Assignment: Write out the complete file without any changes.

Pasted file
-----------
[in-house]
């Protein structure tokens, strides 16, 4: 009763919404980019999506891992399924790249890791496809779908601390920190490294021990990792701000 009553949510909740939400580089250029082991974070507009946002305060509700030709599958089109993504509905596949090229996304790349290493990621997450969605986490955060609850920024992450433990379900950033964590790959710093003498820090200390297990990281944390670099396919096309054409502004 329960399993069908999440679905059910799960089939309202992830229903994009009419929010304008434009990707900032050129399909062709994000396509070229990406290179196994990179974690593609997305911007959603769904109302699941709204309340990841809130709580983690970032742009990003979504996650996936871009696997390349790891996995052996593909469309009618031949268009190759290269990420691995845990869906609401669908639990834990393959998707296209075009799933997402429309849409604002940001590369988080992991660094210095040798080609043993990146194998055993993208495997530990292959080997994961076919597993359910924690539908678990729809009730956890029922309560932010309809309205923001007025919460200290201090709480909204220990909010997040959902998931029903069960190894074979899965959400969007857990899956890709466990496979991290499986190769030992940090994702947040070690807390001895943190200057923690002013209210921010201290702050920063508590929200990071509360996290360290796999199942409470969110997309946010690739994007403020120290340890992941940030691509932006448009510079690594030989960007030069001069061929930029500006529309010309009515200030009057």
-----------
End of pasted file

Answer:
[in-house]
């Protein structure tokens, strides 16, 4: 009763919404980019999506891992399924790249890791496809779908601390920190490294021990990792701000 009553949510909740939400580089250029082991974070507009946002305060509700030709599958089109993504509905596949090229996304790349290493990621997450969605986490955060609850920024992450433990379900950033964590790959710093003498820090200390297990990281944390670099396919096309054409502004 329960399993069908999440679905059910799960089939309202992830229903994009009419929010304008434009990707900032050129399909062709994000396509070229990406290179196994990179974690593609997305911007959603769904109302699941709204309340990841809130709580983690970032742009990003979504996650996936871009696997390349790891996995052996593909469309009618031949268009190759290269990420691995845990869906609401669908639990834990393959998707296209075009799933997402429309849409604002940001590369988080992991660094210095040798080609043993990146194998055993993208495997530990292959080997994961076919597993359910924690539908678990729809009730956890029922309560932010309809309205923001007025919460200290201090709480909204220990909010997040959902998931029903069960190894074979899965959400969007857990899956890709466990496979991290499986190769030992940090994702947040070690807390001895943190200057923690002013209210921010201290702050920063508590929200990071509360996290360290796999199942409470969110997309946010690739994007403020120290340890992941940030691509932006448009510079690594030989960007030069001069061929930029500006529309010309009515200030009057």